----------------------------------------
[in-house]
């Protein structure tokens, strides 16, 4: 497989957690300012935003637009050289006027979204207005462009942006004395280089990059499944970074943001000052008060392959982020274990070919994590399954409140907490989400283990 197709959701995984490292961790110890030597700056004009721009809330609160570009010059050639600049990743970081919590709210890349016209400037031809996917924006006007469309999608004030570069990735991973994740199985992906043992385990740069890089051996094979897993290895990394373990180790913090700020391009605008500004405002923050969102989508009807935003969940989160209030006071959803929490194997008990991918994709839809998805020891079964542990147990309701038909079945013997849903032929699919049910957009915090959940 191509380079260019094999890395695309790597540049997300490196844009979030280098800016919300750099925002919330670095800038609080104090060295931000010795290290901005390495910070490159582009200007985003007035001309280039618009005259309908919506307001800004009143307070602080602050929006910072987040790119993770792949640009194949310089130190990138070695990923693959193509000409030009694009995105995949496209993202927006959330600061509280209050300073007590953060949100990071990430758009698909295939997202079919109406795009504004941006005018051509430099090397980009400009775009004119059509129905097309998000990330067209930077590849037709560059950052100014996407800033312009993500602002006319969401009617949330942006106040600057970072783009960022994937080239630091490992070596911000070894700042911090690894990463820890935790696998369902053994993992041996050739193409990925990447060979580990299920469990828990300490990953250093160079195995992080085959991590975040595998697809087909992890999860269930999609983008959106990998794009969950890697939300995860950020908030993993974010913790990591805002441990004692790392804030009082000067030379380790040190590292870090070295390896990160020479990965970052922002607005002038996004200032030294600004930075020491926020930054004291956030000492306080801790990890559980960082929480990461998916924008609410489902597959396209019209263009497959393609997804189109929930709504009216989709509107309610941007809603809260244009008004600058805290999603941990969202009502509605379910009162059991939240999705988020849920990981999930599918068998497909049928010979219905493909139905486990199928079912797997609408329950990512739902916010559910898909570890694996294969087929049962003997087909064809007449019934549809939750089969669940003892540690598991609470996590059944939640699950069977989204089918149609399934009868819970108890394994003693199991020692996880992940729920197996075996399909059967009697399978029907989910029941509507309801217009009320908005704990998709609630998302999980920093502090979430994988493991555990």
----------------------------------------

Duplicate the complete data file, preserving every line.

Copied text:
[in-house]
């Protein structure tokens, strides 16, 4: 497989957690300012935003637009050289006027979204207005462009942006004395280089990059499944970074943001000052008060392959982020274990070919994590399954409140907490989400283990 197709959701995984490292961790110890030597700056004009721009809330609160570009010059050639600049990743970081919590709210890349016209400037031809996917924006006007469309999608004030570069990735991973994740199985992906043992385990740069890089051996094979897993290895990394373990180790913090700020391009605008500004405002923050969102989508009807935003969940989160209030006071959803929490194997008990991918994709839809998805020891079964542990147990309701038909079945013997849903032929699919049910957009915090959940 191509380079260019094999890395695309790597540049997300490196844009979030280098800016919300750099925002919330670095800038609080104090060295931000010795290290901005390495910070490159582009200007985003007035001309280039618009005259309908919506307001800004009143307070602080602050929006910072987040790119993770792949640009194949310089130190990138070695990923693959193509000409030009694009995105995949496209993202927006959330600061509280209050300073007590953060949100990071990430758009698909295939997202079919109406795009504004941006005018051509430099090397980009400009775009004119059509129905097309998000990330067209930077590849037709560059950052100014996407800033312009993500602002006319969401009617949330942006106040600057970072783009960022994937080239630091490992070596911000070894700042911090690894990463820890935790696998369902053994993992041996050739193409990925990447060979580990299920469990828990300490990953250093160079195995992080085959991590975040595998697809087909992890999860269930999609983008959106990998794009969950890697939300995860950020908030993993974010913790990591805002441990004692790392804030009082000067030379380790040190590292870090070295390896990160020479990965970052922002607005002038996004200032030294600004930075020491926020930054004291956030000492306080801790990890559980960082929480990461998916924008609410489902597959396209019209263009497959393609997804189109929930709504009216989709509107309610941007809603809260244009008004600058805290999603941990969202009502509605379910009162059991939240999705988020849920990981999930599918068998497909049928010979219905493909139905486990199928079912797997609408329950990512739902916010559910898909570890694996294969087929049962003997087909064809007449019934549809939750089969669940003892540690598991609470996590059944939640699950069977989204089918149609399934009868819970108890394994003693199991020692996880992940729920197996075996399909059967009697399978029907989910029941509507309801217009009320908005704990998709609630998302999980920093502090979430994988493991555990």